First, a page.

Got this challenging curbside consult from a colleague, and it has a interesting wrinkle:
I have a longstanding patient with HIV who had many failed regimens in the 1990's with resultant following mutations on a genotype done in 2003:
NRTI (M184V, Q151M mutations); PI (A71, I54V, K20M, L10I, L90M, V82A mutations); no NNRTI resistance.
She has been undetectable since then on TDF/FTC/EFV; CD4 of >700 and never a low nadir.
Now, however, her insurance is making her pay tremendous copays of ~2K/month and she can't afford it. She makes just enough that she doesn't qualify for any drug assistance programs -- she's been to every advocacy group in the area, and is told no assistance is available.
Somehow, Complera is a tier 3 (favorable), while Atripla and many of the other drugs she is not resistant to is a tier 5.
Should I switch to Complera? Any other ideas? Other less expensive meds are abacavir/3TC, Kaletra, plus a bunch of others we never use anymore.
Two thoughts on this case, one medical, one much less so.
First, the medical part -- my gut feeling here is that she'd probably be fine on TDF/FTC/RPV, given the duration of virologic suppression. These patients with long-term undetectable HIV RNA can generally make lots of changes to their regimens (within reason), and they maintain control of the virus. And the TDF and RPV both would be active.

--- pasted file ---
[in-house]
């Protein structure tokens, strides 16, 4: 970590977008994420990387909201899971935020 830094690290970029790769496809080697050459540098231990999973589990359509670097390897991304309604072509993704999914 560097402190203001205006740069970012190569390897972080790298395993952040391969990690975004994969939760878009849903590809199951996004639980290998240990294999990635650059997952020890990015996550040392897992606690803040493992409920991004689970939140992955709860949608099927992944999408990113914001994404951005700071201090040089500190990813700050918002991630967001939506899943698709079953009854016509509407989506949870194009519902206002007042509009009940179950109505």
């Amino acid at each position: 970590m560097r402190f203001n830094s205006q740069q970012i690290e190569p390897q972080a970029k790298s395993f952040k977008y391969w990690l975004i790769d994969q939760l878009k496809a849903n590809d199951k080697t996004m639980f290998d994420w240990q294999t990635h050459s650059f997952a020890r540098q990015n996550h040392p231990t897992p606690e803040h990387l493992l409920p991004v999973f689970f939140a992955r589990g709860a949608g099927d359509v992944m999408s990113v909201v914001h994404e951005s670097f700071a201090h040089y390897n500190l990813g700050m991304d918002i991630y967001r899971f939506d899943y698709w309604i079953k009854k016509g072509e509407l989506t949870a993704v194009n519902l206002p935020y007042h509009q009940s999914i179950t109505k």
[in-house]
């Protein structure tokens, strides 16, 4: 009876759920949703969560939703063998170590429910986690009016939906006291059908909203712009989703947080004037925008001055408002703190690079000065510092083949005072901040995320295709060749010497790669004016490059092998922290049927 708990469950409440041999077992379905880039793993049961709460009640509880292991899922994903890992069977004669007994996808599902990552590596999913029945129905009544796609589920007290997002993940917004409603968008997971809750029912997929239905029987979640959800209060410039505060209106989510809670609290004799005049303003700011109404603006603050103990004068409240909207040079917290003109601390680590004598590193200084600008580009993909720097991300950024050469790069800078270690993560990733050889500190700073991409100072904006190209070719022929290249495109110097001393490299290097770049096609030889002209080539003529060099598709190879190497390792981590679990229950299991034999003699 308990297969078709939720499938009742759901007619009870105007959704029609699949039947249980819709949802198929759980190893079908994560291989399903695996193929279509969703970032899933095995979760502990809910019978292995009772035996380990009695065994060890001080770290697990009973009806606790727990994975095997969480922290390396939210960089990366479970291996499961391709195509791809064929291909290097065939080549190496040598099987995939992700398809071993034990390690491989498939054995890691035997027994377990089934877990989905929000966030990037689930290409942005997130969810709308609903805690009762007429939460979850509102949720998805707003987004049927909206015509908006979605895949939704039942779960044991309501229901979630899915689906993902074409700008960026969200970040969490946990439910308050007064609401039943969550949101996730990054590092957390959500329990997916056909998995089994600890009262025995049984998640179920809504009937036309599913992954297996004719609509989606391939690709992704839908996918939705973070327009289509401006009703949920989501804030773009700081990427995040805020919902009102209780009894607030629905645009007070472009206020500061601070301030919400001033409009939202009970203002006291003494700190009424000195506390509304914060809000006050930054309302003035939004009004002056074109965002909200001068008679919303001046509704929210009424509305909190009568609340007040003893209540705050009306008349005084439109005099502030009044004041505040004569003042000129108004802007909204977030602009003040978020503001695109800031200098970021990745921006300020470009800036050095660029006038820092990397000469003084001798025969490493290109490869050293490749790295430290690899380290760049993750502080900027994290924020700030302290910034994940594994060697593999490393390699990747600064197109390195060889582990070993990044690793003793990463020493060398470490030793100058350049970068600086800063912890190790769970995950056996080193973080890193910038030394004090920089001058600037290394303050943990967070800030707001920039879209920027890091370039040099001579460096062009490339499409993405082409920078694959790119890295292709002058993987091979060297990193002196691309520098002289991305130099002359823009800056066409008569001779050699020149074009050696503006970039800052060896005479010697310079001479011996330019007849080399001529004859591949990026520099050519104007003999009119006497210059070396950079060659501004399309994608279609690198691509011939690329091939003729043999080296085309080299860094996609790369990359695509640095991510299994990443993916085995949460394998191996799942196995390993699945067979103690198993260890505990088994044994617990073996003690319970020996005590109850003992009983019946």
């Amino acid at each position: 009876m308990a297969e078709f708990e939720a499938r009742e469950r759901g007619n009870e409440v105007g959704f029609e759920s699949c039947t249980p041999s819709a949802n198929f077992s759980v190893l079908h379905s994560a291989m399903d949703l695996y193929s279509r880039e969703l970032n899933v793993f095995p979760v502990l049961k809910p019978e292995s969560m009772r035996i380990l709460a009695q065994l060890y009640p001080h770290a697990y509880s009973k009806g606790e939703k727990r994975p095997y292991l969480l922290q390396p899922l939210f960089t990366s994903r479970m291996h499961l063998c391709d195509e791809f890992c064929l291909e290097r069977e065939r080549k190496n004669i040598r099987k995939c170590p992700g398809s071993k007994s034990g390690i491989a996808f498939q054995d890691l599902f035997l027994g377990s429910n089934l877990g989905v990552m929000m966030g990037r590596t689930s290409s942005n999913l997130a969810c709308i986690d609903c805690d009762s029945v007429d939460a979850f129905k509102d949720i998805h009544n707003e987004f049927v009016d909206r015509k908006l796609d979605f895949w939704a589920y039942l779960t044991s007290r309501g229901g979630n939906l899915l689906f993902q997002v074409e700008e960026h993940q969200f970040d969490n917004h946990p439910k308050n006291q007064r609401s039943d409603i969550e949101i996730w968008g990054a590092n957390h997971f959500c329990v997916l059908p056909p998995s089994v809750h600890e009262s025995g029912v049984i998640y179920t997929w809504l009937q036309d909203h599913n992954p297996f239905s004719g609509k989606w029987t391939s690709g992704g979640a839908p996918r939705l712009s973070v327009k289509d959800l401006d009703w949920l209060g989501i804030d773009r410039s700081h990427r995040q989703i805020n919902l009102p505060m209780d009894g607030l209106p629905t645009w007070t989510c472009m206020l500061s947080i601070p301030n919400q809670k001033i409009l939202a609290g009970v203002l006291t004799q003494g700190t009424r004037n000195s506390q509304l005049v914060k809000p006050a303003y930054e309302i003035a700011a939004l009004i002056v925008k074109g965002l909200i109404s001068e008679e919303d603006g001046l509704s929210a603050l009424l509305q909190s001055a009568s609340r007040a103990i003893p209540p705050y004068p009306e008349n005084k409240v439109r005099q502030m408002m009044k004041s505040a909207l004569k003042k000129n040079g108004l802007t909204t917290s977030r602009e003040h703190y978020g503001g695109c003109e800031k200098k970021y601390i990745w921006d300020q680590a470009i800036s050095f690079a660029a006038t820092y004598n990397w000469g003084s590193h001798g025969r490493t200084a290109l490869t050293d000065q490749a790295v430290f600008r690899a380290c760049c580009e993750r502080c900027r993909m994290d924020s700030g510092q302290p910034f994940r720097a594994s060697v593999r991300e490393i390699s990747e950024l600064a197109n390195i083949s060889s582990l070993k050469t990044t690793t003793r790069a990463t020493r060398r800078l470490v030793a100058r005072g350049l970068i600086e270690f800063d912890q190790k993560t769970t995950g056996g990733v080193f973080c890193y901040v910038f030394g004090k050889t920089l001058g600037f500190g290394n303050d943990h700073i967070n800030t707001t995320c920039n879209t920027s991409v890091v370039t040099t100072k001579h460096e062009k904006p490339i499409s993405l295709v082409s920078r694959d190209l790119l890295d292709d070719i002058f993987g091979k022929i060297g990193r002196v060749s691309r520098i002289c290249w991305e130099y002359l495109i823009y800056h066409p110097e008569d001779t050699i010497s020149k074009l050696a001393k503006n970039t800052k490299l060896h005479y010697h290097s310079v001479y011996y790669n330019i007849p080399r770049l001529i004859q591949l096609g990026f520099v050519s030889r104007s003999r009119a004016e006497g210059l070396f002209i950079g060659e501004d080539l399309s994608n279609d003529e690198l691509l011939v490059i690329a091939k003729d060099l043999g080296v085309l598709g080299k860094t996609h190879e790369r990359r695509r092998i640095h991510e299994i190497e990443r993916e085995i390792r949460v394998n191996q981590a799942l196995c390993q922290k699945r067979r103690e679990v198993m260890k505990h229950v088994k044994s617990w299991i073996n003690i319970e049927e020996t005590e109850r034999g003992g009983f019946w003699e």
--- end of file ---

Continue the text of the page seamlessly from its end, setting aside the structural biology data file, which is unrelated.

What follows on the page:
But with broad NRTI resistance, I confess I'm kind of worried about changing to a drug (RPV) that is arguably less potent than what she's on (EFV).
So I'm undecided.
Now the non-medical part -- isn't it ridiculous that someone whose treatment has been working well for nearly a decade must now consider switching based on 1) a higher "tier" of costs passed along by the mega-million dollar insurance company, who probably earn that much profit in a nanosecond, and 2) her not meeting criteria for patient assistance?
What would you do in this case?
- Change to Complera (TDF/FTC/RPV).
- Tell her she must continue the Atripla (TDF/FTC/EFV) -- let her work out the finances.
- Fight with the insurance company on your patient's behalf, threatening to publicize the case widely in the papers, Facebook, Twitter, etc.
[Editor's note: You can vote on this poll and view results by visiting the original blog post.]
Paul Sax is Clinical Director of Infectious Diseases at Brigham and Women's Hospital. His blog HIV and ID Observations is part of Journal Watch, where he is Editor-in-Chief of Journal Watch AIDS Clinical Care.